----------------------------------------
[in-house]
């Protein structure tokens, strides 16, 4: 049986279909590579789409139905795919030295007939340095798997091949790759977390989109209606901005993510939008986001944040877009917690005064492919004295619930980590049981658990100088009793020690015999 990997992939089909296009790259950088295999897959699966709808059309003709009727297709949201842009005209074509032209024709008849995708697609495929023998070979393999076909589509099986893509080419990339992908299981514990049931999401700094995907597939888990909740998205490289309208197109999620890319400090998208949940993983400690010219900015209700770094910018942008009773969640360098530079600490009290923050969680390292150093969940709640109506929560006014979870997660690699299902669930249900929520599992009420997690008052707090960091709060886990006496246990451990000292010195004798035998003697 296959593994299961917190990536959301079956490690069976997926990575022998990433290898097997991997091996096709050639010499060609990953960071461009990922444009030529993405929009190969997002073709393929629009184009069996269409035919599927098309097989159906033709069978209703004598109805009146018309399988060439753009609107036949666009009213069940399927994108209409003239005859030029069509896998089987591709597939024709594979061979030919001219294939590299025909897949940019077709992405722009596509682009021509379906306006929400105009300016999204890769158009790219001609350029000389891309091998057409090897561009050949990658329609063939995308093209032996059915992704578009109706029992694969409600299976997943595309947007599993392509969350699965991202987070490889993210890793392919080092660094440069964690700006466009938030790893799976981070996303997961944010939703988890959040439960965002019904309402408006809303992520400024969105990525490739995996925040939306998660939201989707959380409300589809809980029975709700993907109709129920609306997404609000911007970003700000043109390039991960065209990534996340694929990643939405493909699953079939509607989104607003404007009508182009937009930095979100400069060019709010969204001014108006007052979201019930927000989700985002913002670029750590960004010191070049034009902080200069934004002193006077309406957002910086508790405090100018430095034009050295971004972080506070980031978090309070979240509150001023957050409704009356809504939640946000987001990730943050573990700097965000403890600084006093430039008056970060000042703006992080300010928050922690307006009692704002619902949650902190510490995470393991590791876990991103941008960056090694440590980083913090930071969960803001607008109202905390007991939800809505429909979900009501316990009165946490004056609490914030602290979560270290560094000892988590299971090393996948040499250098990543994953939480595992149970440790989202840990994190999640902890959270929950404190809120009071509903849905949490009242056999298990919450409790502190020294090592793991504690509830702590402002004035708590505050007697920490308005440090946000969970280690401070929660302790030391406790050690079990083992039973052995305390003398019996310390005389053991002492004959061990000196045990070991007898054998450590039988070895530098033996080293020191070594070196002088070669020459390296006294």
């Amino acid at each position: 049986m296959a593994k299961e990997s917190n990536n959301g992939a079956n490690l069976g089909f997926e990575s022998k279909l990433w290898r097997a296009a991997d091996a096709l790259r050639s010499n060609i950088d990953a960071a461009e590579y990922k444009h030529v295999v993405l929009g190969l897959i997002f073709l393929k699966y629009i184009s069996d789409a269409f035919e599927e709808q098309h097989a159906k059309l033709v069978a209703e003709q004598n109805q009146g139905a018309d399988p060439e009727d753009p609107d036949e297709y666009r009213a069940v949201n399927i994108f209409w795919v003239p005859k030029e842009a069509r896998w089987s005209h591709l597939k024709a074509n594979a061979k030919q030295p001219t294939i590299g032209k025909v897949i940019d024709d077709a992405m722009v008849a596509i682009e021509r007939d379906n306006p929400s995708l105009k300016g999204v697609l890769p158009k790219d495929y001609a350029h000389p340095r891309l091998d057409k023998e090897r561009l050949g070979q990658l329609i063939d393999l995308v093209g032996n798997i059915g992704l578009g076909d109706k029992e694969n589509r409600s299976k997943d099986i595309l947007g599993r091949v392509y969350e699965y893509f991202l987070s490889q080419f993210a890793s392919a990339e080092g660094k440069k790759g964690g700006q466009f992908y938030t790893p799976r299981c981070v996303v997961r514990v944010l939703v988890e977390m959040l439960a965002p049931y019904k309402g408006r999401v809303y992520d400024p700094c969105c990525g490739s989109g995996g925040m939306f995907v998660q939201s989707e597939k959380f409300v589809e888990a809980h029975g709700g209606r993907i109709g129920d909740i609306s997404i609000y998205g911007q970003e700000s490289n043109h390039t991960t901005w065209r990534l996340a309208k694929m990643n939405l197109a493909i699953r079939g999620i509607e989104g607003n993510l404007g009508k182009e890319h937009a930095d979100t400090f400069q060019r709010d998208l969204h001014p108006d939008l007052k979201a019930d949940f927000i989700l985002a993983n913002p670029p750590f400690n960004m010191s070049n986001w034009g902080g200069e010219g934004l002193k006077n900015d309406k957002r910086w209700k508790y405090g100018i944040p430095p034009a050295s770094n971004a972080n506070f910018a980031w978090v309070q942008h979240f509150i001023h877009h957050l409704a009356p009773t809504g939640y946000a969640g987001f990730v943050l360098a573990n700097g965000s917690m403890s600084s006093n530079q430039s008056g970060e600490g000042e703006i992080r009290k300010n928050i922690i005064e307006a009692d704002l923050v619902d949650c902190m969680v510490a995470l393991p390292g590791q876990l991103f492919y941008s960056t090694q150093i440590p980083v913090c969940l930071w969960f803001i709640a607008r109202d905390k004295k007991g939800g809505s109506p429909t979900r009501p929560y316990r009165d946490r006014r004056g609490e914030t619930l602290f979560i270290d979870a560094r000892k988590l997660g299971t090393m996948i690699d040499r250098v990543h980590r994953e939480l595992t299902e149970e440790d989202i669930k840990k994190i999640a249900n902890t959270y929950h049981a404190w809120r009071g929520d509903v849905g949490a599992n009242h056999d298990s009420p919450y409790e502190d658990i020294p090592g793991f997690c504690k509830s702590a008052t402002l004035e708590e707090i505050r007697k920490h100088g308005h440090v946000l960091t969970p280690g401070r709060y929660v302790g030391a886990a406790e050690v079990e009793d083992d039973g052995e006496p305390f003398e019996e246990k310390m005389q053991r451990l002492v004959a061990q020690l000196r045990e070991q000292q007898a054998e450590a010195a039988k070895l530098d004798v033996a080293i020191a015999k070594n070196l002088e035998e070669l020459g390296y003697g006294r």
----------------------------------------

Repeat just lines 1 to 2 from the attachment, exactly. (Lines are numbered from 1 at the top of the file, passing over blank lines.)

[in-house]
């Protein structure tokens, strides 16, 4: 049986279909590579789409139905795919030295007939340095798997091949790759977390989109209606901005993510939008986001944040877009917690005064492919004295619930980590049981658990100088009793020690015999 990997992939089909296009790259950088295999897959699966709808059309003709009727297709949201842009005209074509032209024709008849995708697609495929023998070979393999076909589509099986893509080419990339992908299981514990049931999401700094995907597939888990909740998205490289309208197109999620890319400090998208949940993983400690010219900015209700770094910018942008009773969640360098530079600490009290923050969680390292150093969940709640109506929560006014979870997660690699299902669930249900929520599992009420997690008052707090960091709060886990006496246990451990000292010195004798035998003697 296959593994299961917190990536959301079956490690069976997926990575022998990433290898097997991997091996096709050639010499060609990953960071461009990922444009030529993405929009190969997002073709393929629009184009069996269409035919599927098309097989159906033709069978209703004598109805009146018309399988060439753009609107036949666009009213069940399927994108209409003239005859030029069509896998089987591709597939024709594979061979030919001219294939590299025909897949940019077709992405722009596509682009021509379906306006929400105009300016999204890769158009790219001609350029000389891309091998057409090897561009050949990658329609063939995308093209032996059915992704578009109706029992694969409600299976997943595309947007599993392509969350699965991202987070490889993210890793392919080092660094440069964690700006466009938030790893799976981070996303997961944010939703988890959040439960965002019904309402408006809303992520400024969105990525490739995996925040939306998660939201989707959380409300589809809980029975709700993907109709129920609306997404609000911007970003700000043109390039991960065209990534996340694929990643939405493909699953079939509607989104607003404007009508182009937009930095979100400069060019709010969204001014108006007052979201019930927000989700985002913002670029750590960004010191070049034009902080200069934004002193006077309406957002910086508790405090100018430095034009050295971004972080506070980031978090309070979240509150001023957050409704009356809504939640946000987001990730943050573990700097965000403890600084006093430039008056970060000042703006992080300010928050922690307006009692704002619902949650902190510490995470393991590791876990991103941008960056090694440590980083913090930071969960803001607008109202905390007991939800809505429909979900009501316990009165946490004056609490914030602290979560270290560094000892988590299971090393996948040499250098990543994953939480595992149970440790989202840990994190999640902890959270929950404190809120009071509903849905949490009242056999298990919450409790502190020294090592793991504690509830702590402002004035708590505050007697920490308005440090946000969970280690401070929660302790030391406790050690079990083992039973052995305390003398019996310390005389053991002492004959061990000196045990070991007898054998450590039988070895530098033996080293020191070594070196002088070669020459390296006294």